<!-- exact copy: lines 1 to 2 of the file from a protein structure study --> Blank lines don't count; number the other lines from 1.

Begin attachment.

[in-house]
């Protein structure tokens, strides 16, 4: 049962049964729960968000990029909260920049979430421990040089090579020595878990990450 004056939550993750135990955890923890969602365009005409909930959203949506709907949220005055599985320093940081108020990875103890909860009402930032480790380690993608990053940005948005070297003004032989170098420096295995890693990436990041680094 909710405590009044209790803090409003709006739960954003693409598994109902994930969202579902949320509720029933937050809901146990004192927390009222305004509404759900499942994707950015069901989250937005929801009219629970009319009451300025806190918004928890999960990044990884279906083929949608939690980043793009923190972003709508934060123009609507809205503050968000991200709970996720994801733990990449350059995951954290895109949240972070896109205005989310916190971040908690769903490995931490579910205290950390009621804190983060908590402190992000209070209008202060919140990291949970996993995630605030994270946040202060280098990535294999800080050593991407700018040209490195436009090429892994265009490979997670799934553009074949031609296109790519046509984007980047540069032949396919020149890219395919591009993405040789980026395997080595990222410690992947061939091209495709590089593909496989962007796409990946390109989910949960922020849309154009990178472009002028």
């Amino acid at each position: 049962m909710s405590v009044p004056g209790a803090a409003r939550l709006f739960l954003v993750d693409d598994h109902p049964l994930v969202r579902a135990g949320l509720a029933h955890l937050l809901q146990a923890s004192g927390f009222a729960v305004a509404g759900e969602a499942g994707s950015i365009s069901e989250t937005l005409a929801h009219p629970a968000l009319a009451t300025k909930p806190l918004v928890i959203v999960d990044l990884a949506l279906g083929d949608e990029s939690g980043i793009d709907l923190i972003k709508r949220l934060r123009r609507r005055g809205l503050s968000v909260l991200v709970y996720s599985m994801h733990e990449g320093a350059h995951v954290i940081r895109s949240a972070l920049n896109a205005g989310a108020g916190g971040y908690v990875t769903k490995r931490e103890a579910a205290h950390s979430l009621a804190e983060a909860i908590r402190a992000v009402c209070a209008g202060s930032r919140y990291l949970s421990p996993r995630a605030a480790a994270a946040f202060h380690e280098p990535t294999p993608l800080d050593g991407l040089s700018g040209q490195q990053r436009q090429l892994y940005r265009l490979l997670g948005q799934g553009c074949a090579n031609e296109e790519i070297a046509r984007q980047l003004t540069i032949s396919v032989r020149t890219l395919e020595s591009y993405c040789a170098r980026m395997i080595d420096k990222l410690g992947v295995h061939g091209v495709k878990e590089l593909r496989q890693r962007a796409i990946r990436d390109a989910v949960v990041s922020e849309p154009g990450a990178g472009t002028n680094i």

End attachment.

[in-house]
């Protein structure tokens, strides 16, 4: 049962049964729960968000990029909260920049979430421990040089090579020595878990990450 004056939550993750135990955890923890969602365009005409909930959203949506709907949220005055599985320093940081108020990875103890909860009402930032480790380690993608990053940005948005070297003004032989170098420096295995890693990436990041680094 909710405590009044209790803090409003709006739960954003693409598994109902994930969202579902949320509720029933937050809901146990004192927390009222305004509404759900499942994707950015069901989250937005929801009219629970009319009451300025806190918004928890999960990044990884279906083929949608939690980043793009923190972003709508934060123009609507809205503050968000991200709970996720994801733990990449350059995951954290895109949240972070896109205005989310916190971040908690769903490995931490579910205290950390009621804190983060908590402190992000209070209008202060919140990291949970996993995630605030994270946040202060280098990535294999800080050593991407700018040209490195436009090429892994265009490979997670799934553009074949031609296109790519046509984007980047540069032949396919020149890219395919591009993405040789980026395997080595990222410690992947061939091209495709590089593909496989962007796409990946390109989910949960922020849309154009990178472009002028």